A recent query on HARO was asking for sources who were considering donating their bodies to science. My husband and I have always been organ donors, and we both want to give all or most of our body parts to science. Reuse, recycle, nothing new, right? But have you ever thought about how you go about actually arranging it? Like many other things, it’s not quite as easy as just having the idea.
While organ donation, at least in New York, is just a matter of signing the back of your drivers license, whole body donations are not quite so simple. First of all, you need to decide whether you want to be an organ donor or, donate your full body. I always thought you could harvest the organs, and then donate the body, but that’s not the case. First of all, organs need to be harvested while you’re still technically alive (but brain dead). Whole body donations are done once you’re dead, but need to be done before the body is embalmed. And there is also living donation, such as donating a kidney, or bone marrow while you’re still alive. The Mayo Clinic will decide which is the best use of your body, however most other sites will only take the body if the organs are intact.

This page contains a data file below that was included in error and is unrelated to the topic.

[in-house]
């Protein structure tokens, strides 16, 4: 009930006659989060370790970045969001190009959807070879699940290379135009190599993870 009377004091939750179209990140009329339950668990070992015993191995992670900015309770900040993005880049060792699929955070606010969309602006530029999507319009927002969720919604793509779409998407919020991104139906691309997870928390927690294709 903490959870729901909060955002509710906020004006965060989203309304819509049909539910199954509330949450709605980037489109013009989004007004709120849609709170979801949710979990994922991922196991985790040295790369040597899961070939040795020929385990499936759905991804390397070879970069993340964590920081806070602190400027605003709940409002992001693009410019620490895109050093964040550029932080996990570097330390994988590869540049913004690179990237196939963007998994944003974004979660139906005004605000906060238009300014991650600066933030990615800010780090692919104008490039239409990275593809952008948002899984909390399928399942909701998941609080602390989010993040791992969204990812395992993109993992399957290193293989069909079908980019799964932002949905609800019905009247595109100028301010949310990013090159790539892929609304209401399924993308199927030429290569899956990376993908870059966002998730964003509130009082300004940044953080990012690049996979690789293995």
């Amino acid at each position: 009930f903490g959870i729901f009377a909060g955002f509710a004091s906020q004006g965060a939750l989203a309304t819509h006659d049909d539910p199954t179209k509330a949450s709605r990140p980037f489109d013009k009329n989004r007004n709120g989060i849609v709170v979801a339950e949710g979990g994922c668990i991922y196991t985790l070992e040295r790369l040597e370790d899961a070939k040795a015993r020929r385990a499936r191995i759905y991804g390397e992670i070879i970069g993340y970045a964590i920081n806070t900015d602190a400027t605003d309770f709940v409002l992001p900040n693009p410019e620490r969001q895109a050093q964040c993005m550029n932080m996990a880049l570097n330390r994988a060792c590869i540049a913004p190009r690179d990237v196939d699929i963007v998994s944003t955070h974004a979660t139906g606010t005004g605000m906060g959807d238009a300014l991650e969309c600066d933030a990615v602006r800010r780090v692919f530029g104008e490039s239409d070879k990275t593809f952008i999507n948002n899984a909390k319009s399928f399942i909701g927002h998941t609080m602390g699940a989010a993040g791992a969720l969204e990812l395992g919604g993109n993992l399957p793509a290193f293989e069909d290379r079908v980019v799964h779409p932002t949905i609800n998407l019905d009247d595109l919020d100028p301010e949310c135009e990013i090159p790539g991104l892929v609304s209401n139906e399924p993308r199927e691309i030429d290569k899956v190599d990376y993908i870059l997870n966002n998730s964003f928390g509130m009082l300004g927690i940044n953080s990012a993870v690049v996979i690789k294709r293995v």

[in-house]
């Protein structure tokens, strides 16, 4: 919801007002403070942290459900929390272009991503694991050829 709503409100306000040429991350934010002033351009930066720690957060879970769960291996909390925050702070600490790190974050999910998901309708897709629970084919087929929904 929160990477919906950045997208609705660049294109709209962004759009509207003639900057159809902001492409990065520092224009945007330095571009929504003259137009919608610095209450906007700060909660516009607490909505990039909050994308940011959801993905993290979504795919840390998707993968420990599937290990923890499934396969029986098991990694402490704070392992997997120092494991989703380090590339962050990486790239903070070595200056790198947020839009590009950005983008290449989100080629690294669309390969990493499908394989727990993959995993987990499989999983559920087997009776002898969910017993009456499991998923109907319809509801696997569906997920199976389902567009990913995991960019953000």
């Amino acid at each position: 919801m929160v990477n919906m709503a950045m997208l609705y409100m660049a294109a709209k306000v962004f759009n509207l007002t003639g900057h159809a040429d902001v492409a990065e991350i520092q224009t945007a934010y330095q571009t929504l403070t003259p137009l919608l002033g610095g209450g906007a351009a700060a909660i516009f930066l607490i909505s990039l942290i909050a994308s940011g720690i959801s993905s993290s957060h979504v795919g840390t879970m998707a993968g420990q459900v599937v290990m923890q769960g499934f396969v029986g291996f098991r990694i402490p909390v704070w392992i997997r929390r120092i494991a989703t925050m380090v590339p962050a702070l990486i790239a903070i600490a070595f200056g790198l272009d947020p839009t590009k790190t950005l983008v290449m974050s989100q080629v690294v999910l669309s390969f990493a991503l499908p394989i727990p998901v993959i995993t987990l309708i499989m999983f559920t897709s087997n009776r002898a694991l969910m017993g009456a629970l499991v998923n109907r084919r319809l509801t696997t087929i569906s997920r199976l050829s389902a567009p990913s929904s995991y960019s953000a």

According to Organdonor.gov: “You can inform your family that organ donation is your first choice, but if it is found that you are not medically suitable for organ donation, your family can carry out your wishes for whole body donation.” No matter what you decide to do, you must make your wishes known while you’re still alive. The Mayo Clinic and other sites have donor forms for both organ and whole body donations, but you also need to discuss your wishes with loved ones.
Remember that each organ and tissue donor saves or improves the lives of as many as 50 people. Isn’t that the best legacy you could leave?
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